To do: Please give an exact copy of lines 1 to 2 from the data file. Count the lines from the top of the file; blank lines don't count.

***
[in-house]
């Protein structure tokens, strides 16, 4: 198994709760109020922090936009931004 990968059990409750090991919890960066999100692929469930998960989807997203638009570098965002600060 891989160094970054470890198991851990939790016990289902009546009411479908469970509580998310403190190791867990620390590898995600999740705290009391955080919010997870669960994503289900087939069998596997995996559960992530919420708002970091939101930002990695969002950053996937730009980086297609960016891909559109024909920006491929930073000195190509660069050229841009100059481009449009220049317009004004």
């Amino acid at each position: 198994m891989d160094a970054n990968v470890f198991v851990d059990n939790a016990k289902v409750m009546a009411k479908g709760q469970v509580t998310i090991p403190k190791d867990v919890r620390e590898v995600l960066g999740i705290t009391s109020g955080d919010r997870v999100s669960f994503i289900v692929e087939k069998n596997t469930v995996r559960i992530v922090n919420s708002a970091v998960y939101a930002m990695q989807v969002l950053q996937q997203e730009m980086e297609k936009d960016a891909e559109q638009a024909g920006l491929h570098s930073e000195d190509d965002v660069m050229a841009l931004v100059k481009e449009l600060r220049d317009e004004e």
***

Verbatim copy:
[in-house]
């Protein structure tokens, strides 16, 4: 198994709760109020922090936009931004 990968059990409750090991919890960066999100692929469930998960989807997203638009570098965002600060 891989160094970054470890198991851990939790016990289902009546009411479908469970509580998310403190190791867990620390590898995600999740705290009391955080919010997870669960994503289900087939069998596997995996559960992530919420708002970091939101930002990695969002950053996937730009980086297609960016891909559109024909920006491929930073000195190509660069050229841009100059481009449009220049317009004004």